What's happening down on the waterfront these days is pretty much what the folks behind Toronto's bid for the 2008 Olympics always had in mind. The gang with grand designs for turning the city's lakeshore real estate into one big profit centre just don't have the world's biggest sports festival to divert public attention away from what they're doing now.This helps explain why the latest plan to build a fixed link to an improved Toronto Island Airport is generating so much attention and controversy. And there's also the fact that the proposal to upgrade the landing strip so it can accommodate a new regional airline is the antithesis of the waterfront vision once articulated by one Mayor Melvin Douglas Lastman.
On March 5, 2001, Lastman joined then Ontario finance minister Jim Flaherty and David Collenette, the federal minister of transport, to announce the first phase of a waterfront revitalization plan that included four projects worth $300 million.
Front Street would be extended from Bathurst to Dufferin, and the TTC would get a new platform at Union Station. An environmental cleanup of the contaminated port lands would begin, and a study would also be commissioned to see what might be done to clean up the mouth of the Don River. But the best was yet to come, the mayor said. "We are going to create a waterfront full of parks and public squares, indoor recreation centres and outdoor theatres," Lastman promised.
"It's going to be a beautiful place where people from around the world will come to meet," he said. The Lake Ontario shoreline would become "a magical place." But 19 months later, the only magic we're seeing is the speed with which a corporate proposal to build a lift bridge between the Island Airport and Bathurst Quay is being escorted through the political maze at City Hall. There can be no denying that the fix is in for the fixed link to be approved before this council term is done and Lastman has vacated the mayor's chair.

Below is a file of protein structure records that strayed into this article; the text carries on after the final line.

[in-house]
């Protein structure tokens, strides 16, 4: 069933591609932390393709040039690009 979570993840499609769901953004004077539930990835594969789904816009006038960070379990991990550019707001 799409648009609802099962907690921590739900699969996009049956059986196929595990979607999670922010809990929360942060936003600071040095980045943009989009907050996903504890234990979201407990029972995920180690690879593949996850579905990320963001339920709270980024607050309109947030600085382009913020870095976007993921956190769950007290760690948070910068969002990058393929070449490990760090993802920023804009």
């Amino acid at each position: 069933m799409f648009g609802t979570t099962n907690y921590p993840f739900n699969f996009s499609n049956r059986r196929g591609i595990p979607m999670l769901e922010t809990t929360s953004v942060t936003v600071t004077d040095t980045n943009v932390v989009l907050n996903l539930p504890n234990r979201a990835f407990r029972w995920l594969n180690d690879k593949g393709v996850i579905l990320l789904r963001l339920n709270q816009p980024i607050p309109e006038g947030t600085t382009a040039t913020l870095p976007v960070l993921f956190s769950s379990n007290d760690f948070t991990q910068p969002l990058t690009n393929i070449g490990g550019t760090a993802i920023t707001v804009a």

First, the city's CAO, Shirley Hoy, produced a report that refuted renowned urbanologist Jane Jacobs's contention that perpetuating the airstrip on Toronto Island is "an insane idea." Then an emergency meeting of a striking committee dominated by Lastman lackeys was called to make subtle changes to the makeup of council's waterfront reference group. This, so Hoy's report could be guaranteed a preliminary thumbs-up. That happened by a slim 5-4 vote in the wee hours of yesterday (Wednesday) morning, and now the airport proposal is headed to a joint meeting of the planning and transportation committee and the economic development and parks committee on October 24.
Why the joint meeting? It's necessary because planning and transportation is made up of councillors who aren't keen on replacing the old ferry with a bridge across the Western Gap. Economic development and parks, on the other hand, has a larger majority of politicians who support a fixed link. So joint meeting it is.
If all goes according to a well-scripted plan, the recommendation that a fixed link be approved will be on the November 26 council agenda. By then, lobbyists hired by Robert Deluce and his Regional Airlines Holdings Inc. (REGCO) should have rounded up enough council votes to support a $51- million private sector investment in the bridge project and some needed airport renovations. Within 12 months of their completion, REGCO will more than double the air traffic in and out of a terminal that's been a perennial money loser and costs the city about $4 million a year in subsidies.